Did you know that 45% of adults feel lonely at some point in their lives? That’s 25 million people, according to the campaign to end loneliness.

If half of us feel lonely at some point, it makes sense to know how to help ourselves when we need the company of others and how to support others when we’re capable.

We all have internal chatter in our heads, and when we’re lonely, we often think that people don’t understand us, that it’s safer to be alone, or that people don’t want to spend time with us. 

Sometimes, though, it’s because people don’t know that the other person is feeling lonely, and as peoples’ lives get busier, the weeks go by faster without seeing friends and family.

At the AoC Trust, we meet amazing people every day who go above and beyond to help others, so here’s how to support others and reach out if you feel lonely:

1. Friends and family prevent loneliness

Lonely people are great at saying they’re okay because they often consider others and don’t want to be a burden. 

Life is busy, and, understandably, we struggle to make time for ourselves, let alone a visit to friends and family, but a quick call or text to see how someone is doing could make a world of difference. 

Ask “how are you doing?” and if they say “yeah, okay” without much confidence or add anything else like “you know how it is”, then be clear in saying, “are you sure you’re okay?” and follow it up with a coffee or offer to chat.

We often feel safe around family and friends, and being honest with them about loneliness can give them a clear signal that you’d benefit from their time occasionally.

If you don’t want to pressure someone to spend time with you, try opting for an activity that you both enjoy. It doesn’t matter if that’s coffee, shopping, going to the gym, or offering to help out with some house repairs or a project.

2. Volunteering heals loneliness

Whether you’re looking to help others or meet other people, volunteering can heal and be very rewarding.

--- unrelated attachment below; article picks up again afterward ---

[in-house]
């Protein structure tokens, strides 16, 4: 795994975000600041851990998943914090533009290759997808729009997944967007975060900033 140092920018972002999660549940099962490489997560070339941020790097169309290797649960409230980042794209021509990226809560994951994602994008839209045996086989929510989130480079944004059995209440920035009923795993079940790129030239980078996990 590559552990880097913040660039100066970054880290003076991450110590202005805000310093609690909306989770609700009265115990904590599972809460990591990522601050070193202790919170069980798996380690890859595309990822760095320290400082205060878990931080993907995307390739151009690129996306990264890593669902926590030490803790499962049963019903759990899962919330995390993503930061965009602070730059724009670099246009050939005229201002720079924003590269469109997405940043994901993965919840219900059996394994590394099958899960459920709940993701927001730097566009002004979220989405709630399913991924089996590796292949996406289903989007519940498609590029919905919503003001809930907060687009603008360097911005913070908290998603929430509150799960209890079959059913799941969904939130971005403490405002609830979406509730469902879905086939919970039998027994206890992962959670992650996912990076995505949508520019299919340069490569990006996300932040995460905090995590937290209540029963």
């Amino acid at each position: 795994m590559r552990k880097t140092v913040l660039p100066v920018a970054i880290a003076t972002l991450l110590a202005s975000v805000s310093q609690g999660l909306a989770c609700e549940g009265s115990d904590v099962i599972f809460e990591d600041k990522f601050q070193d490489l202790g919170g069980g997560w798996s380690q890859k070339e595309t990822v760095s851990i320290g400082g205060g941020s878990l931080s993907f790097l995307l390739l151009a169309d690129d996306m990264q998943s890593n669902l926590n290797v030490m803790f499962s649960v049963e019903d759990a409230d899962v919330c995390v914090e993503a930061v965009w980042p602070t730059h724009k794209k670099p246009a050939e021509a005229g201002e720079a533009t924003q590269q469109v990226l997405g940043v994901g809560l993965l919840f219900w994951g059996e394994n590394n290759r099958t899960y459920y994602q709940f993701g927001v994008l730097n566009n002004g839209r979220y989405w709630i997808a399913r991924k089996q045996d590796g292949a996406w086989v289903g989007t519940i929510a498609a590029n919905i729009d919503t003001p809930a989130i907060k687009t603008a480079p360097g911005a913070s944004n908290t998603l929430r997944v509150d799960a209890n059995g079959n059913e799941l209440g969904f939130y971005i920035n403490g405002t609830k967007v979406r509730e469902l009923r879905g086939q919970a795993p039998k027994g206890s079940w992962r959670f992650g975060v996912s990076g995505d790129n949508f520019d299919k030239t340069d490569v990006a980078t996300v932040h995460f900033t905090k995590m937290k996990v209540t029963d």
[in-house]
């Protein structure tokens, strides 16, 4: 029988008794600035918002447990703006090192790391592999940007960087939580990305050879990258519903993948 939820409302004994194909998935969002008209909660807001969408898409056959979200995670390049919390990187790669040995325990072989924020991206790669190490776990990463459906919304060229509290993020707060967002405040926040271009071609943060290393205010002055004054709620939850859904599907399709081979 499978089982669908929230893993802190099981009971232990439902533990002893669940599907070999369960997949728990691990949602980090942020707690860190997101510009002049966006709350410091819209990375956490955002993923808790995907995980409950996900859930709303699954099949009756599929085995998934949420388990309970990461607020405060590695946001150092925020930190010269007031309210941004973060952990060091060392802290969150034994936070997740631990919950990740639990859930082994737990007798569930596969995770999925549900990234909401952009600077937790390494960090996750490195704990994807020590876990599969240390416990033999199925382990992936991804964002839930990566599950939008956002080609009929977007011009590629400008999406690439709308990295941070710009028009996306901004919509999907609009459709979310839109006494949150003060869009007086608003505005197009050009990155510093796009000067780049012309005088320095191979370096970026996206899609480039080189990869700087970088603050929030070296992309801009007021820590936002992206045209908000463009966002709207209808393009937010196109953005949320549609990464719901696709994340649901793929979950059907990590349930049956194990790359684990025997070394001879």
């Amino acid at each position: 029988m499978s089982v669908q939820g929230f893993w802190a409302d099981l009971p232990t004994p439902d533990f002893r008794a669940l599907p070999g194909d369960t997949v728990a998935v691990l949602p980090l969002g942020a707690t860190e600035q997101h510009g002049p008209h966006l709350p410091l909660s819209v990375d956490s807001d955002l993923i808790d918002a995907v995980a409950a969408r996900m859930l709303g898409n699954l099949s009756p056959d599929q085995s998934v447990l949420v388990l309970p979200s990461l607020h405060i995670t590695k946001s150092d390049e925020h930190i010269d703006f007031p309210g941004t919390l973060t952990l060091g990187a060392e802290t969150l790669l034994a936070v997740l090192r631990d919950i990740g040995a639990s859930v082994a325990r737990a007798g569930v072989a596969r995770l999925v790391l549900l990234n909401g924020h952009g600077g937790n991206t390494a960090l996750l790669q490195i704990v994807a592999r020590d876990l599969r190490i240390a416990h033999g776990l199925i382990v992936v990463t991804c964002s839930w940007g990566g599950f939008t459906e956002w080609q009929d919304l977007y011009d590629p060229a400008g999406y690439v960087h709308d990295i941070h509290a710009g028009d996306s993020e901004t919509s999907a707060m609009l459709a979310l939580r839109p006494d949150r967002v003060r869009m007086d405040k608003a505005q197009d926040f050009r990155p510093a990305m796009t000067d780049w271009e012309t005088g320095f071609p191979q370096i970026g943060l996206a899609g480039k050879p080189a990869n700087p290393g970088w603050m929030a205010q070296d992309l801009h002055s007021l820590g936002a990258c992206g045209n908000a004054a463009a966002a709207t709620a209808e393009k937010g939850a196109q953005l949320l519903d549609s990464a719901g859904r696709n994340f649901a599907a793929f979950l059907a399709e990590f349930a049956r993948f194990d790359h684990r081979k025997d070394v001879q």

From community groups, churches, and online courses to charities like Age UK, Linking Lives UK, and Men’s Sheds Association, there are many ways to prevent loneliness or want to help others. 

Volunteering is known to help self-confidence, self-esteem, and life satisfaction as the boost you get from giving back to others is often strongly aligned with who you are — a calling to help others.

You can also receive help and support from these groups, which can be found online, in your local library, or newspaper.

3. Try something new to beat loneliness

We all get set in our ways and weekly routines, and often guitars, paintbrushes, walking boots, and cameras that used to bring joy get covered with dust. 

But it’s time to dust them off. 

There are so many groups dedicated to rambling, photography, music, art, and more that bring together like-minded people and result in friendships that can last a lifetime.

You could also try something completely new. 

From an online cooking class to exploring the local area with a group of new people, you’ll find that some of the people attending also wanted to meet new people.

As we get older, it’s also important to try new things; you’d be surprised how beneficial gentle exercise and mental stimulation can be — you might be the next chess master.

4. Understand your loneliness voice

There is an internal chatter inside all of us that can be both helpful and very unhelpful at times. 

This chatter can lead us to believe that we are not worthy of friends, feel misunderstood, or are better off on our own. Ultimately, though, if we are on our own and feeling unhappy, it is usually because we seek a social connection of some sort. 

There are ways of quieting this internal chatter or understanding it to move forward: 

  • You are not alone in your loneliness — 45% of people feel lonely.
  • Remind yourself that you can start new hobbies and work towards making connections.
  • Remember that there are charities and people out there who do care about you and can help you.
  • You can understand when something makes you feel lonely. For instance, although social media is good for connecting, it can also be unhelpful with comparing yourself to others.
  • Take a moment to explore what you feel comfortable doing to prevent loneliness, such as sitting in a local coffee shop or visiting your local church.

5. Help to understand how to cope with loneliness

Sometimes, the feeling of loneliness, especially if you feel lonely while surrounded by others, requires a therapist’s help to understand. 

A therapist can help you to explore when you feel lonely and provide a path forward out of loneliness for you, with coping strategies for times when it makes you feel upset.

The AoC Trust has a self-referral system that is completely confidential. For more information, call 01384 211168, email support@theaoc.org.uk or complete the self-referral form here. The referral form will need to be signed by a parent or legal guardian for all under 18s.

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Help us to help others donate to The AoC Trust to provide vital therapy for those who need it the most. Donate here.

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